Sean Ross survivor adopted to US tells Tipperary County Council he ‘felt banished’

Darren Keegan

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Darren Keegan

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news@tipperarylive.ie

Sean Ross survivor adopted to US tells Tipperary County Council he ‘felt banished’

Patrick McDermott was born in Sean Ross Mother and Baby Home

Tipperary County Council heard from a man, who was born in Sean Ross Abbey in Roscrea, and sent for adoption to the United States who said he “always felt banished” from the country of his birth.

Patrick McDermott was born in Sean Ross Mother and Baby Home in Roscrea in 1953 and sent for adoption to Chicago in 1957.

He told the members of Tipperary County Council he found it very difficult to overcome his sense of exile and return to Ireland.

Mr. McDermott, whose mother died in 2007, visited Sean Ross Abbey in 2015 and 2017 and had his plans to return this year upset by the Covid-19 pandemic.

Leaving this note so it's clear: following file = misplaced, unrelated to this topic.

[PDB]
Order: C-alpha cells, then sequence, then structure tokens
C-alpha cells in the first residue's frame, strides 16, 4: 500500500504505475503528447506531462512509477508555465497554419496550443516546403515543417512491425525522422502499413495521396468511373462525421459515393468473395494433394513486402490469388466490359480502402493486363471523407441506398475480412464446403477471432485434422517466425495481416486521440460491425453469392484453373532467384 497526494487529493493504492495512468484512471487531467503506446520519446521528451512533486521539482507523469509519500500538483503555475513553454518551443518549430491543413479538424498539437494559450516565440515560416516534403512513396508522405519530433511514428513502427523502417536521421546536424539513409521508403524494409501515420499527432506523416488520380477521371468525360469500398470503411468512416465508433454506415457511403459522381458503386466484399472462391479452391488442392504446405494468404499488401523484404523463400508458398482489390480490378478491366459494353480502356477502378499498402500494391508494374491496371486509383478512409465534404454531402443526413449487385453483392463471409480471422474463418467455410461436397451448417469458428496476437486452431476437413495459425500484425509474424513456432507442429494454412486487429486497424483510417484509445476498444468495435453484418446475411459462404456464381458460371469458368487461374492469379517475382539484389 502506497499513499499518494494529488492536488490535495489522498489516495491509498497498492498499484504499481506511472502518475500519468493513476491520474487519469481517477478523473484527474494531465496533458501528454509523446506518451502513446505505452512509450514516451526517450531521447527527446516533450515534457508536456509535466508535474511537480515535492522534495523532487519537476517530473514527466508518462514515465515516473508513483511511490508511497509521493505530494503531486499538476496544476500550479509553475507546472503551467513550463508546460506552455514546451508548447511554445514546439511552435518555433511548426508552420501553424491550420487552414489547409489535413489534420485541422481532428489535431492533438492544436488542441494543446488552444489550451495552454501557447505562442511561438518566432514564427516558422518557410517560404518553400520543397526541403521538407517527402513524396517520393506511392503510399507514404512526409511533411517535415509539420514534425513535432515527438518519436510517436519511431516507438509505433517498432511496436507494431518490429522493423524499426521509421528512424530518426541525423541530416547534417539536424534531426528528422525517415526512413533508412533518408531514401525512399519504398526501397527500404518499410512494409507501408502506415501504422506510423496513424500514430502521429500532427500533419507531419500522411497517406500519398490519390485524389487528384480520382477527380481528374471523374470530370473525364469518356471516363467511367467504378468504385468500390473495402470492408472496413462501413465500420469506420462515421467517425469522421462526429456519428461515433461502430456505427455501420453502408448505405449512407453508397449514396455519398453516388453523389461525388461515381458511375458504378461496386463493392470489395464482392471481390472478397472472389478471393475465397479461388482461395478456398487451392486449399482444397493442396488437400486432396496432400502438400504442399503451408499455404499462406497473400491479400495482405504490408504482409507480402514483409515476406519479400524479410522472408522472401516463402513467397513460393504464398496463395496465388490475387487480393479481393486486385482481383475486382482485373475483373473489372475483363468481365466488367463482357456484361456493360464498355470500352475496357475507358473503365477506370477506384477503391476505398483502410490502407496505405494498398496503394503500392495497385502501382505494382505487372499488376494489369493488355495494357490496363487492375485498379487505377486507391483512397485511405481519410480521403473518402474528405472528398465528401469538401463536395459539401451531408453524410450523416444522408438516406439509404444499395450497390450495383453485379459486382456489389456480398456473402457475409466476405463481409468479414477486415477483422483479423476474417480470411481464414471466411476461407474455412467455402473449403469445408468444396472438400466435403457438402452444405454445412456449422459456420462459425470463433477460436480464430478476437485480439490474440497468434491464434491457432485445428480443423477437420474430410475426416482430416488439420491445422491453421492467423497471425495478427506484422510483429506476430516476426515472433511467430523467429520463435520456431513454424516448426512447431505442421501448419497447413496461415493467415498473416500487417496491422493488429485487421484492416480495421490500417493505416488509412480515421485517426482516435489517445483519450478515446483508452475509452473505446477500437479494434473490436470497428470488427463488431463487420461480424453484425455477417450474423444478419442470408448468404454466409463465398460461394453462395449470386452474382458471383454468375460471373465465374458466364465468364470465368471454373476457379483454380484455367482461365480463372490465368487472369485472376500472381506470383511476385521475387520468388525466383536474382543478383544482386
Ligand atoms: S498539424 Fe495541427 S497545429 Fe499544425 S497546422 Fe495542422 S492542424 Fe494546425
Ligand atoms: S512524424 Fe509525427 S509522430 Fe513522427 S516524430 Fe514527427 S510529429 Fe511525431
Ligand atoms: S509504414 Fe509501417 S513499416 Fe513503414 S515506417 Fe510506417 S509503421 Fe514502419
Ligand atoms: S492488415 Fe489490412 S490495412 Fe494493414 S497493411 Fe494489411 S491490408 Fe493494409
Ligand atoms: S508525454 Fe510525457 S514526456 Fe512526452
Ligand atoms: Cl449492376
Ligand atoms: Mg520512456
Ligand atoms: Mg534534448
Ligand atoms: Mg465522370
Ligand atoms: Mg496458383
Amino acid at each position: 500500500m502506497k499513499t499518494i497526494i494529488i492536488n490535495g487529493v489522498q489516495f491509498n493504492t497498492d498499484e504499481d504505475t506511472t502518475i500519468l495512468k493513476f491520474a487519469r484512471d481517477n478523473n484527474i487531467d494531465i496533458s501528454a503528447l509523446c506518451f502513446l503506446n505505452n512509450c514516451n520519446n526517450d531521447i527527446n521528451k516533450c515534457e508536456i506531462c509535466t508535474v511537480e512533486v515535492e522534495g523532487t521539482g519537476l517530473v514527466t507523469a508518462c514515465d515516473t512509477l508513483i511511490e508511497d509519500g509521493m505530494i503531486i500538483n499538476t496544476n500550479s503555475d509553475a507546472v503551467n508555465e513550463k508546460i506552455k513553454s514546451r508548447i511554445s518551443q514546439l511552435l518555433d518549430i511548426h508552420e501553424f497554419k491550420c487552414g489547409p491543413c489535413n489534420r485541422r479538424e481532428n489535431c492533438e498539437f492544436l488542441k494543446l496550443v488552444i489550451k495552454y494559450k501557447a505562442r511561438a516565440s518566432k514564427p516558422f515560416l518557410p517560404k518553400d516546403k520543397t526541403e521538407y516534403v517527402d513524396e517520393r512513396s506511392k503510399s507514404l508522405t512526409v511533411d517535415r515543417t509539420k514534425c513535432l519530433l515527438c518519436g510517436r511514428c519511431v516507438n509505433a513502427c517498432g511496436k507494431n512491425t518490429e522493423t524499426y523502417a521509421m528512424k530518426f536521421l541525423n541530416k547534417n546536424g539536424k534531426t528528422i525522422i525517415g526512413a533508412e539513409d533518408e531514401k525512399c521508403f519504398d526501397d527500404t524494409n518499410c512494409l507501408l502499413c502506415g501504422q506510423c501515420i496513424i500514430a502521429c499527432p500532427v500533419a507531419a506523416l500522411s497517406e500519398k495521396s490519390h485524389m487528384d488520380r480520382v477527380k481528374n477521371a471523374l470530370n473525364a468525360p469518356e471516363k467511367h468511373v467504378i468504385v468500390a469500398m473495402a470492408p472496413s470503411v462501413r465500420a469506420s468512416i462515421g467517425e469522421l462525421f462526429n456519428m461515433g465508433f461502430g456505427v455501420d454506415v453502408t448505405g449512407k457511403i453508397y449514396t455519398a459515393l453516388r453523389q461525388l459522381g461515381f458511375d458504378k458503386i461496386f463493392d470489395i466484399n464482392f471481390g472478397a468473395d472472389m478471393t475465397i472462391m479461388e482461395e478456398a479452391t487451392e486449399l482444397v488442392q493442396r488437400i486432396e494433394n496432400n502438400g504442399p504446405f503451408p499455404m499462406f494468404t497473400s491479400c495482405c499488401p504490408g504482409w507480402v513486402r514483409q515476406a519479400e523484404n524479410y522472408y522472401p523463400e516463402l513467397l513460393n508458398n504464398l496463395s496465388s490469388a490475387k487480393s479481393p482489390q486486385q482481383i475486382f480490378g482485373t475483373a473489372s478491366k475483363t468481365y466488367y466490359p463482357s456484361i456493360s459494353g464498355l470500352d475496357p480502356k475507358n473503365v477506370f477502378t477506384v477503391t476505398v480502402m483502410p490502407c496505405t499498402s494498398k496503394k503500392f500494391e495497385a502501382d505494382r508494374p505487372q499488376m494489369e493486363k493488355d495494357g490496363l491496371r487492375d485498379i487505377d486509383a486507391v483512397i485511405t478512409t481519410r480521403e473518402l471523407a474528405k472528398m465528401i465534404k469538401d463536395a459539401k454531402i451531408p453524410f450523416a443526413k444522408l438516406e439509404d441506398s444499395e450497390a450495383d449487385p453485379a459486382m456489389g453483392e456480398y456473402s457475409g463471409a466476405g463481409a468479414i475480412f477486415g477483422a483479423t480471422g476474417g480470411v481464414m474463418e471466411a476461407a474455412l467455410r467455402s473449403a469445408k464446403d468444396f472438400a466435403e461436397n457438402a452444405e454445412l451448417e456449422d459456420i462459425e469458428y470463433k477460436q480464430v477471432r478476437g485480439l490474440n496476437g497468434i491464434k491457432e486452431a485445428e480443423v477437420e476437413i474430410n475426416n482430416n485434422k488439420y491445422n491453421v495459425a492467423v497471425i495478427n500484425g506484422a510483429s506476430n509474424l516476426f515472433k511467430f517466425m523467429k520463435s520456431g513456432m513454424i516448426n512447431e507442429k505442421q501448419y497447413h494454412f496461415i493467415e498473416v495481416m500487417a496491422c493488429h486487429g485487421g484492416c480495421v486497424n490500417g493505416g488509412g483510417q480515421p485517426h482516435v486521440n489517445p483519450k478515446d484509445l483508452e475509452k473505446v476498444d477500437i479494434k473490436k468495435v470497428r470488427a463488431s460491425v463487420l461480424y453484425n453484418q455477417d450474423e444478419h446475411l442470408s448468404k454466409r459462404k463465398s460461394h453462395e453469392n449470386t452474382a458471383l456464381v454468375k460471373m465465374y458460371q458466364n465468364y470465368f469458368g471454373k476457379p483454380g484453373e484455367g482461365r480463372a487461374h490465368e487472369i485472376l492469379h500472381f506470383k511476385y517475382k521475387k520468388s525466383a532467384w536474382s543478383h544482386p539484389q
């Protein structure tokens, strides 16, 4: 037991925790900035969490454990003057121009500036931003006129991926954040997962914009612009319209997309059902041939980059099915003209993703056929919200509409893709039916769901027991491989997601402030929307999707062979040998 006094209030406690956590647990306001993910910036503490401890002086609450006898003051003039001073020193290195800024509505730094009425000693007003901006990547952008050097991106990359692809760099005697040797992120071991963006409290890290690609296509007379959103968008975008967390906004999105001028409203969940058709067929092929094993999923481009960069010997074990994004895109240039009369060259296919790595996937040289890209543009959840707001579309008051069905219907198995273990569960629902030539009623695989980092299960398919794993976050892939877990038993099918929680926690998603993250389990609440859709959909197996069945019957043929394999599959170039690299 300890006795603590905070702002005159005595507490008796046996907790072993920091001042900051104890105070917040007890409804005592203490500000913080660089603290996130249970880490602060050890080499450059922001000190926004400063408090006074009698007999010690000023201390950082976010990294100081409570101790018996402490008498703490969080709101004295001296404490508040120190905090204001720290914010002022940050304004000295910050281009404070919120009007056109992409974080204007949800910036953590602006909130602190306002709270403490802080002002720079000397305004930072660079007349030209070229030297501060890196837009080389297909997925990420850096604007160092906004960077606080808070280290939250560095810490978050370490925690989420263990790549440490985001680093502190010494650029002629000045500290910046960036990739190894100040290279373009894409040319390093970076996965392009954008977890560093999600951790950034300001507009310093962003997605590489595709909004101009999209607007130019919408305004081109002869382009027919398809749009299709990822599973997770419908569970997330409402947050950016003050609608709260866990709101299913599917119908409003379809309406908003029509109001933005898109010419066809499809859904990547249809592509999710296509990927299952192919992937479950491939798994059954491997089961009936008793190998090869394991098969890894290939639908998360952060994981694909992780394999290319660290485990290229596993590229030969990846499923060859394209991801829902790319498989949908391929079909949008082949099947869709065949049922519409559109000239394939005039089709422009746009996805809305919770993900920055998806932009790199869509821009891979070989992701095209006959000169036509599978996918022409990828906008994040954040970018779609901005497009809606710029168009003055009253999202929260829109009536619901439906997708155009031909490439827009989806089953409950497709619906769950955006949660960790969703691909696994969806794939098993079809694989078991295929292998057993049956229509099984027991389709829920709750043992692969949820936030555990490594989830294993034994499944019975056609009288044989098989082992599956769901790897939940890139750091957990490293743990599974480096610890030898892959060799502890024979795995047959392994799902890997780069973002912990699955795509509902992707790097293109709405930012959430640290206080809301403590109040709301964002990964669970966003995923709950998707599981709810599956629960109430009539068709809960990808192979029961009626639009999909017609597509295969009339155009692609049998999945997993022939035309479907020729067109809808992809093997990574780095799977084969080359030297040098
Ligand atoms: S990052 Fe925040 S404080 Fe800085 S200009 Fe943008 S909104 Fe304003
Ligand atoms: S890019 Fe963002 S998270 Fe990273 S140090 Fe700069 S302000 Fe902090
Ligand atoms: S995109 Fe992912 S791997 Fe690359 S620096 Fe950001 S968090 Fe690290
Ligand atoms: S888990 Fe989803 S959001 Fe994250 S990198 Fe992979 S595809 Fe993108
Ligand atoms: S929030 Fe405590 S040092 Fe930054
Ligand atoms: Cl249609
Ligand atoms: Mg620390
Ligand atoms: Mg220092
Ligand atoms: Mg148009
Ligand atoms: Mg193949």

Mr. McDermott told the online special meeting of the local authority that he was very moved by the film 'Philomena', which documents the story of Philomena Lee and her son Michael Hess, who was sent for adoption to the United States after he was born in Sean Ross.

Remarkably, Mr. McDermott shared a dormitory in Notre Dame University with Michael Hess and neither man realised their shared experience.

Describing Mother and Baby Homes as “institutions of containment,” Mr. McDermott was critical of the recently published report from the Commission of Investigation and said it provoked “a new wave of anger”.

“Survivors keep getting kicked in the teeth and this is the opinion of someone who was banished in the 1950's. The Church were a sponsored ally in these institutions and the report exposes an ambivalence towards the past - but there is some evidence of progress”, Mr. McDermott said.

Meanwhile, this week Colleen Anderson, who gave evidence to the Commission about her adoption in the US from Sean Ross, described the destruction of audio recordings as “very serious” and said the report does not reflect her lived experience.

“There seem to be a lot of holes in how the report was done. They never should have released it until they had thoroughly looked at it and verified it, to make sure it was correct.

“Now they can’t verify it if they do not have the original recordings. It seems very convenient for them”, she said.

Ms Anderson, who is currently living in emergency accommodation in Ireland, said she is waiting to see a hard copy of the report, as she can only read the report on her mobile phone and is hoping to access a counselling service.